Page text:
Logo Design Fundamentals: Simple and Solid Brand Marks

  • Intro

    • Trailer

      00:56

    • Introduction and Useful Reference Literature

      03:14

  • Animal Mark: Making a Moodboard

    • Moodboard Preparation

      05:01

    • Image Selection

      03:10

  • Animal Mark: Sketching

    • Pre-sketching and Sketching

      03:09

  • Animal Mark: Execution

    • Minimizing Anchor Points

      04:51

    • Refining and Fine-Tuning

      05:39

    • Adding Color and Post-Project Advice

      02:49

    • Gridding

      11:17

  • Letter Mark: Concept and Sketching

    • Sketching for Letter Marks

      02:15

  • Letter Mark: Execution

    • Execution and Refining of letter K

      06:44

  • Negative Space Mark: Intro and Sketching

    • Project Intro

      00:23

    • Negative space boxer sketching

      02:50

  • Negative Space Mark: Execution

    • Execution of a neg. space boxer

      03:54

    • Words of Wisdom

      00:39

Design a minimal logo mark

Intro

  1. Familiarize yourself with helpful core texts.

    These books provide an excellent foundation in clean, strong, minimalist design. I found these very useful in my early days.

    Consider ordering new or used copies, browsing online previews, or borrowing them from your local library.

Animal Mark: Making a Moodboard

  1. Browse the web, magazines, or books for moodboard images.

    For your own moodboard, choose an animal you love and research images of it.

    Start a moodboard that allows you see the best images all at once. In the video above, I've used Illustrator.

    Keep in mind that you are looking for a recognizable silhouette.

    As a reminder, here is the moodboard of our fox:

  2. Choose your reference image.

    Select your reference image from your moodboard. Always try to select the image with most recognizable silhouette.

  3. Add color.

    Finalize your mark by adding color that fits the style, energy, and spirit of your chosen animal.

Animal Mark: Sketching

  1. Print your image.

    You will need a hardcopy image to trace.

  2. Trace your image.

    Using semi-transparent paper (I've used 80% transparency), try to make 30-50 outline sketches of the animal in your reference image.

    Get to know your subject!

    Bear in mind: As a logo designer, you are a master of simplification. Try to outline the shape with as few strokes as you can.

  3. Digitize your sketch.

    Scan or take a photo of your sketch and import it into Illustrator.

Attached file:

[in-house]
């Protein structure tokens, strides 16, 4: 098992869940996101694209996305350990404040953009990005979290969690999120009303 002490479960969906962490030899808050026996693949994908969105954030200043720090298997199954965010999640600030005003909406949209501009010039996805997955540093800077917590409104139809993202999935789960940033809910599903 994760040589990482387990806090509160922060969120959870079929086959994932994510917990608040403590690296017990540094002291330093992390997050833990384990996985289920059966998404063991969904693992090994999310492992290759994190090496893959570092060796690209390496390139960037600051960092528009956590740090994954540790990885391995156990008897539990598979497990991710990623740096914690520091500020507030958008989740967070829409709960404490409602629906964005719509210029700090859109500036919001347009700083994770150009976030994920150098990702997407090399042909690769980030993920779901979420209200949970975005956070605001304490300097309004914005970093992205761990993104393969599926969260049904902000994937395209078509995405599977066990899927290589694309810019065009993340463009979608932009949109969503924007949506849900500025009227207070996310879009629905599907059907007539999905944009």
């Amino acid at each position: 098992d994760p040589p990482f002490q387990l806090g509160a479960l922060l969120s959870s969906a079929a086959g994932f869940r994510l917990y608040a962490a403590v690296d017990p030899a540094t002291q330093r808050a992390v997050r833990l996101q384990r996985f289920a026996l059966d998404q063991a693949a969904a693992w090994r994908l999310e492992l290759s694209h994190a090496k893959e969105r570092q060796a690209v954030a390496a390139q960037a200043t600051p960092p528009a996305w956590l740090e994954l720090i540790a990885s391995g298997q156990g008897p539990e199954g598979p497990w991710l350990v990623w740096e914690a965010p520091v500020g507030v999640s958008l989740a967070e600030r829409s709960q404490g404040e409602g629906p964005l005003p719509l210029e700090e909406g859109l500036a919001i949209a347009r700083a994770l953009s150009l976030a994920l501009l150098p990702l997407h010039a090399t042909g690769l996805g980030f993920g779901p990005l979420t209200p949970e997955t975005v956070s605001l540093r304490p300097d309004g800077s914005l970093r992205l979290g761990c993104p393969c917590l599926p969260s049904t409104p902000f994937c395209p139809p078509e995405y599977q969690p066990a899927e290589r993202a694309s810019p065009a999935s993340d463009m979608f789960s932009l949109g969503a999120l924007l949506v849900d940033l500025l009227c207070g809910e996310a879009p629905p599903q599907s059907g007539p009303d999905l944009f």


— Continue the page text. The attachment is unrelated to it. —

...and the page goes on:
Animal Mark: Execution

  1. Import your sketch.

    If you haven't already done so, important your digitized sketch into Illustrator.

  2. Refine your sketch.

    Try to outline a silhouette of your sketch in a clean, geometrically sound manner. Use the minimum amount of anchor points.

    If you have any doubts about a curve, try to spend as much time as you can to fix it. In the end, the finer the curves, the more powerful, beautiful, and empowering the mark.

    It can take some time to arrive at the perfect image. 

    My advice: When you feel that the mark is done, spend several more hours on making in "perfect." At that point, again spend a few more hours to make it even more perfect. Afterwards, take it in and enjoy the results of your hard work and strong eye.

  3. Finalize your sketch.

    Finalize your sketch in Illustrator, add grids, etc.

    Review the post-project advice in the third video for helpful hints and review.

Letter Mark: Concept and Sketching

  1. Select your letter and concept.

    Choose your favorite letter from the alphabet, and then decide a concept to incorporate in your letter mark.

    Subjects like architecture, science, and technology are often a good fit for such projects because the forms associated with those subjects are well-suited to the shapes of alphabetical characters.

  2. Sketch 30-50 possibilities.

    Keeping your concept in mind, complete 30-50 sketches for your lettermark. Get to know your letter. Push your creative vision.

  3. Digitize your sketch.

    Scan or take a photo of your sketch and import it into Illustrator. The form of a sketched mark should be 80% complete.

Letter Mark: Execution

  1. Outline your letter.

    Begin executing your letter mark in Illustrator. Start with a rough outline.

  2. Adjust and enhance the mark.

    Once you have your outline figure, begin perfecting and refining the mark.

    Pay attention to the element of negative space and the overall balance.

    In the end, when you look at the result, you should not have a feeling that something needs to be changed. Keep revising, tweaking, refining, and working on your image until you feel satisfied that the image fulfills your creative vision.

Negative Space Mark: Intro and Sketching

  1. Find a subject that could be made into a negative space mark

    There are certain subjects that can be made into a negative space mark. In principle any idea will work that has a background (positive shaped space) overlapped by foreground (negative space shape). In my case things like hands holding something or animals heads overlaping their bodyes work the best.

Negative Space Mark: Execution

  1. Execute the mark patiently

    Try not to settle with the result that you are not happy with. If you are not happy with the result, do not expect others to like it. Bystanders opinions are very important, ask them nicely to criticize your work and do not get upset at their opinion. Remember best marks have a universal appeal – so think of extraterrestrials as clients. 


Additional Resources
  • Attached is a gridded fox. Regardless of large amount of anchor points the form is still fine because it is composed of geometricly sound curves.

Attached Files